New Blu-Ray/DVD Releases (01/19/16)

file 608469 diary of a teenage girl

tumblr_ns5h6aSYxx1rkkyz2o1_1280This week, we seem to once again have a pretty small amount of 2015 releases that are hitting Blu-Ray and DVD and worthy of a recommendation. The twist though is that there’s a high probability that you won’t agree with me. Today is one of those slates of titles coming to store shelves that will have fans but also dissenters. Hey, it happens, you know?. My top pick was fairly easy this week, but I suspect plenty of you will have a different preference, which is totally fine. For me, my PICK OF THE WEEK is a little bit of an underrated flick, albeit one that plenty of have said the same thing about. You’ll see what I mean by that in a few moments, but for now, it’s Vintage time again folks!

Vintage Viewing

king-of-comedy-2In honor of this week’s release of Dirty Grandpa (which I’ll be seeing later on this week), I wanted to cite the first time that Robert De Niro really did comedy. No, it’s not Meet the Parents (which I do like a lot), but it’s The King of Comedy. One of my favorite Martin Scorsese films, it’s also one of his most underrated, even if it’s fairly beloved. De Niro and Scorsese have an aptitude for pitch black comedy that deserves to be embraced even more so than it already has been. If you somehow haven’t seen this one yet and you like the work that De Niro and Scorsese did together, you owe it to yourself to find this and watch it. You can thank me later…

Other Films Being Released

With just one thing to honor today, here now is a simple list of what else is hitting shelves on this particular day, sans my recommendation. Behold:

The Condemned 2

I can’t say that I know much about this one, but it seems like a fairly cut rate action flick. The time for elevating pro wrestlers to action heroes seems to have passed, as this was barely released. Maybe we’re all missing out on a gem, but I have my doubts. If you dig this sort of a thing, maybe it’s worth taking a risk on, but I won’t be suggesting that leap of faith, that’s for sure.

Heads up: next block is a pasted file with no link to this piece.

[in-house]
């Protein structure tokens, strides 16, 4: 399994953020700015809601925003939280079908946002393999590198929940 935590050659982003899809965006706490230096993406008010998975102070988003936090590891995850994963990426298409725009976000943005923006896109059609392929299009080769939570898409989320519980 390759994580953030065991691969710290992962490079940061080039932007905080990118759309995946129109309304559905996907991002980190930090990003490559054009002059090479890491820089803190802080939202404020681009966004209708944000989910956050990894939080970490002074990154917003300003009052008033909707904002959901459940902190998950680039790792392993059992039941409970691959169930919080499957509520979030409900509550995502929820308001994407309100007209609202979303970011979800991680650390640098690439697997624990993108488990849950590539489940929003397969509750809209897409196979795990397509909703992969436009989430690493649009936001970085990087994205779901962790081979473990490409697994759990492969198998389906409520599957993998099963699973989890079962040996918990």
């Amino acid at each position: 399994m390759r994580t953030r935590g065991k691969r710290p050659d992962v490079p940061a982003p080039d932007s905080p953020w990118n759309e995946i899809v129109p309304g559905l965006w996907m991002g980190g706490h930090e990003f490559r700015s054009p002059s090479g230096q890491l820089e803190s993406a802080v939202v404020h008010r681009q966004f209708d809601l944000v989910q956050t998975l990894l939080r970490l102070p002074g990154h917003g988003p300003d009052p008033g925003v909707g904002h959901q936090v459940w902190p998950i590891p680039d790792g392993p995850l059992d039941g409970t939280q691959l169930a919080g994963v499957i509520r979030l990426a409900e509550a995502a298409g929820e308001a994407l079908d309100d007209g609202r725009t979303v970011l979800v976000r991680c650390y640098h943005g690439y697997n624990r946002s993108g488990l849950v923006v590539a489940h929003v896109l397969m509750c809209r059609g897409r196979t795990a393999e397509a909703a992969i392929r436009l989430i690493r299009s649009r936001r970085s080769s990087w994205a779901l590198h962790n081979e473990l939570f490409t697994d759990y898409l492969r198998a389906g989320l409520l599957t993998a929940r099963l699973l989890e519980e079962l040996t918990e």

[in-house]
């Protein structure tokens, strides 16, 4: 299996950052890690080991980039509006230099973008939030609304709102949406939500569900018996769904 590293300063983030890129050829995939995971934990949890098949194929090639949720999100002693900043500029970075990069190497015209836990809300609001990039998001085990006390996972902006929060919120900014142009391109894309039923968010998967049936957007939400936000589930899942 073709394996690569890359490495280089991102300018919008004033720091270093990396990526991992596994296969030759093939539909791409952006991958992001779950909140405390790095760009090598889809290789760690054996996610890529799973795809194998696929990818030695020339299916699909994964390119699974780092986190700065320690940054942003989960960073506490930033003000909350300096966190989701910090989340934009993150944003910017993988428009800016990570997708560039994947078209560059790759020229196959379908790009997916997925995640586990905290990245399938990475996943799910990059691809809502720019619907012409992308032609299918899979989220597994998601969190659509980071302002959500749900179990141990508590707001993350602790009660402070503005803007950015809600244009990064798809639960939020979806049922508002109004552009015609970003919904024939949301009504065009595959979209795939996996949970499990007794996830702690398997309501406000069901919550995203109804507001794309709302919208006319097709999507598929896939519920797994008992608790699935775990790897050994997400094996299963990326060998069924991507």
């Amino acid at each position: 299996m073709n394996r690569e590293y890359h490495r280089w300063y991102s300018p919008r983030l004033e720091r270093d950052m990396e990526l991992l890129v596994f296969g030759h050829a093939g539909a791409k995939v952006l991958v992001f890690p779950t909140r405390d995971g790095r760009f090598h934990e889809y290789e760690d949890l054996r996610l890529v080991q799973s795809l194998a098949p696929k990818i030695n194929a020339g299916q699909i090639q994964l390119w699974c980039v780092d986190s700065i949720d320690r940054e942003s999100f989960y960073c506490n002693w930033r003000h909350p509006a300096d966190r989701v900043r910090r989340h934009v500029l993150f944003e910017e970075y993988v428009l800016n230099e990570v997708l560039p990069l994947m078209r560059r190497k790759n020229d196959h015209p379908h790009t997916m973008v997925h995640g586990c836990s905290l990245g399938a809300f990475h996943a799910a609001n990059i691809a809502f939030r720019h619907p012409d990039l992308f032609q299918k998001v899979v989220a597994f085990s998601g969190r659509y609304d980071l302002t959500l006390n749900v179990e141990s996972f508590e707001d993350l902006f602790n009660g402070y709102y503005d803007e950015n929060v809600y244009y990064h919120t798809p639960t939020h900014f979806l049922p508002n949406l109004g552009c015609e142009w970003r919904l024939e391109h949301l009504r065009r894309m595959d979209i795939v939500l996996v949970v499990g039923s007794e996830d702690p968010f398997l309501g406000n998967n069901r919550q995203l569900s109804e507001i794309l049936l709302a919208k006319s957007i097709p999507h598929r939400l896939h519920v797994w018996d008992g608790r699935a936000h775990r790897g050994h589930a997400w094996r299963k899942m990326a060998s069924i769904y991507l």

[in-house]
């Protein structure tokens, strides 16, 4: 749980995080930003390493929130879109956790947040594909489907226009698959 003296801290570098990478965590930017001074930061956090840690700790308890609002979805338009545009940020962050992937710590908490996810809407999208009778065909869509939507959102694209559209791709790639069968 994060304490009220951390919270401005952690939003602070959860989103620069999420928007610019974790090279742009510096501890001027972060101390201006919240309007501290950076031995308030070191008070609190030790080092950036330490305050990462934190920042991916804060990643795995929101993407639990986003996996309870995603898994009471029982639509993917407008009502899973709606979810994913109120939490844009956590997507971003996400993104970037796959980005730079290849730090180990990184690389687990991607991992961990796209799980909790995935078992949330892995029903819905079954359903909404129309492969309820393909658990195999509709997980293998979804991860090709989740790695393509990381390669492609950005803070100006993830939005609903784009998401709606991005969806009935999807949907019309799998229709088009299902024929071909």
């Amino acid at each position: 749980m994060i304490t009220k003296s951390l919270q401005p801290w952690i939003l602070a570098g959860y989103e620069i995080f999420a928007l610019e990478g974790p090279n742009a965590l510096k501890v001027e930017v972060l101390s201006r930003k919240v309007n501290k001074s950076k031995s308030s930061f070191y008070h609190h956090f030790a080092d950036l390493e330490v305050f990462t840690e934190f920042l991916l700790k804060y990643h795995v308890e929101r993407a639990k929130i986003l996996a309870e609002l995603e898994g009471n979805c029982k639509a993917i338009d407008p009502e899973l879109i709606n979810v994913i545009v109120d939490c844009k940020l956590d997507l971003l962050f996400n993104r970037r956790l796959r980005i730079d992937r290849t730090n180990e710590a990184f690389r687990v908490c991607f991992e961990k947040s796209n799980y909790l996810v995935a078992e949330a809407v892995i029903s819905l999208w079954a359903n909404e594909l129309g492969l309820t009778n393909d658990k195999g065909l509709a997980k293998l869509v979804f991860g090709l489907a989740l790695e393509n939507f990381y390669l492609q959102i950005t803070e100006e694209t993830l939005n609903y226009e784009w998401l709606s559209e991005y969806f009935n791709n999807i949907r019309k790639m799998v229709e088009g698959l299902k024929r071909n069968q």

Box Office: N/A


Sadly, I missed this one when it played at the New York Film Festival, as it’s apparently quite good. I’m not really an EDM (Electronic Dance Music) fan, though I’ve actually been to an EDM festival last year, go figure. That being said, it’s supposedly one of the better foreign films of 2015, and more importantly, it’s not We Are Your Friends, so I’ll be popping it in soon. I can’t give it a recommendation, but it’s probably worth checking out.

Box Office: $65,460


EverestFor a short time, this survival tale was positioned to be a potentially big Oscar player. Of course, that didn’t end up happening and it more or less faded from memory after a solid theatrical run. Considering the fact that I found it to be decent but kind of a missed opportunity, I’m not lamenting that snub. It slightly underperformed at the box office, which doesn’t surprise me, especially since The Walk failed at a similar time. I guess IMAX audiences just want a specific sort of thing. Shrug. I suppose this deserved a slightly better fate, but it’s also just nothing to really write home about. It’ll fade away soon into memory, if it hasn’t done so already.

Box Office: $43,482,270

The Intern

This comedy probably should have been a bigger hit than it actually was, but going by the reviews, it also probably should have been better too. The ingredients were all there, but I guess the mixture was just a little bit off. I’m sure it’ll have a great career in a few years on cable, but for now…it just wasn’t what it might otherwise have been.